VOTE! – Your Future Depends on It
Tuesday, November 6, 2018 — Mid-Term Elections
An ever-changing world
It has long been said that the only constant in life is change. In the case of American politics and how government affects the lives of working people, that has perhaps never been more true than right now.
As the country moves back and forth between governments controlled by both sides of the political aisle, change has been the result for many industries in which Utility Workers members are employed.
The ways in which energy generation is changing goes without saying – a seismic shift has been occurring due to market and government forces that have, and will continue, to alter the electric and natural gas sectors.
For water utilities, basic appropriations processes to fund much-needed infrastructure upgrades have become more difficult to achieve, leaving many systems in a growing state of disrepair.
More broadly, the rights of workers of all descriptions have come under increasing attack, making it harder than ever to freely organize, bargain, and demand dignity in the workplace. Nowhere has the effect of politics been plainer to see than in the recent U.S. Supreme Court decision, Janus v. AFSCME Council 31, effectively declaring the entire public sector a right-to-work zone.
Looking to the mid-term elections, when evaluating candidates, workers must ask themselves which of their candidate choices truly understands the issues that affect their lives, who will fight for their ability to make a decent living, in a safe workplace, and to receive the respect and dignity they deserve from their employers and their government.
Politics influencing our industries
Perhaps no other sector has played such an outsized role in moving swing-state voters as the coal industry. Whether powerplant operators, railroad workers, miners, construction trades, or any of the thousands of towns and small businesses that depend on the industry for a livelihood, people want to know one thing — what is the future of King Coal?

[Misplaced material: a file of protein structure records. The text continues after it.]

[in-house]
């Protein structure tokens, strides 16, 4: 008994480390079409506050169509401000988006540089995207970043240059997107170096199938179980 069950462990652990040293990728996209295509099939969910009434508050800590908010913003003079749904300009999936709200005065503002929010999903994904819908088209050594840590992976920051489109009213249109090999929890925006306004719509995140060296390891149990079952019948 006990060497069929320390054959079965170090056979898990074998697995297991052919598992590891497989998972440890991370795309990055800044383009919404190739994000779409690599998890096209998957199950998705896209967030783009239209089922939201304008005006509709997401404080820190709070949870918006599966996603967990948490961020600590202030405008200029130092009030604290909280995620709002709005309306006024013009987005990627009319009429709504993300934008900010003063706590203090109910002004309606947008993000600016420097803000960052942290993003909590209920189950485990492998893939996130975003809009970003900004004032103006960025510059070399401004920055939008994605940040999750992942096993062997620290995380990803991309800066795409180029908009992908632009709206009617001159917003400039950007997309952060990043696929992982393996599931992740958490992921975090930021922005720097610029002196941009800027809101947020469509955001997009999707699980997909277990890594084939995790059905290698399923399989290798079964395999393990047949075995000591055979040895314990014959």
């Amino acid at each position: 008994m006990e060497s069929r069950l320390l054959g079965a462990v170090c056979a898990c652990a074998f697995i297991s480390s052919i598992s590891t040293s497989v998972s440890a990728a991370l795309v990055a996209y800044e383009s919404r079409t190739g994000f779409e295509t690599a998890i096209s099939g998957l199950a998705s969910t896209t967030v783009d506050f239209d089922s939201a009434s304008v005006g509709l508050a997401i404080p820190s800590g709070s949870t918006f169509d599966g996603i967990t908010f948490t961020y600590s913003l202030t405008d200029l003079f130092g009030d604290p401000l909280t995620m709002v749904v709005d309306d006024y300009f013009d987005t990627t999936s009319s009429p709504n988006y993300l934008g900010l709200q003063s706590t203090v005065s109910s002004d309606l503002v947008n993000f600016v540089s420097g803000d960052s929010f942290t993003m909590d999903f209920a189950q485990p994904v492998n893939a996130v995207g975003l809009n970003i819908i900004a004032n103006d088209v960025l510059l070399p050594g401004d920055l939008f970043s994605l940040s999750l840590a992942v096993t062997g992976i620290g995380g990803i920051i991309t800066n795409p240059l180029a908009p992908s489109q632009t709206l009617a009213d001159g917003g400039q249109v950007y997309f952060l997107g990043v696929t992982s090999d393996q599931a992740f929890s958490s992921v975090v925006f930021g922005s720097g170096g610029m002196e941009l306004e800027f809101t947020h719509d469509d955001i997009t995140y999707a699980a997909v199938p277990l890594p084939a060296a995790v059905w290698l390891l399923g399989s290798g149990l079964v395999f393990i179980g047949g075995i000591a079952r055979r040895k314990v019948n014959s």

On one hand, there are politicians who will say they support the industry but seem to be unwilling or unable to stop the powerplants and mines from closing. On the other, there are those who say they want to assist communities affected by job loss and tax base erosion but, so far, little has come of such debate.
These workers and communities deserve better from their elected representatives and, this November, they must demand more — more respect for the industry’s role in having built the nation, and more respect for those who continue to make it possible to enjoy a lifestyle built on affordable energy.
For nuclear powerplant operators, this same conversation is moving into their industry as more facilities face closure. Entergy, which employs Utility Workers at facilities in Massachusetts, Michigan, and New York, will be closing all three. For some this may mean relocating to Entergy plants in the South or possibly retirement. For others, it could potentially mean several more years of work decommissioning these facilities but, whatever the outcome, one thing is clear — public policy choices have been, and will continue to be made that will affect how these transitions play out, and how workers and communities are affected.
Demand answers from candidates
It is incumbent upon us all to demand answers from candidates as to the choices they will make regarding this changing industry, and how they intend to assist those who are impacted by the change.
New energy industries are also continuing to emerge as both onshore and offshore wind turbines continue to be built around the country. Such facilities will be under construction up and down the East Coast for the next several decades and the Utility Workers have been asking elected officials to support our efforts to build out training programs that would lead people to a career in this new sector.
Political candidates must be asked whether they support union apprenticeship programs that prepare people for life-long, family-supporting careers that make a robust middle class possible, or whether they prefer an every-worker-for-themselves approach to seeking training and employment.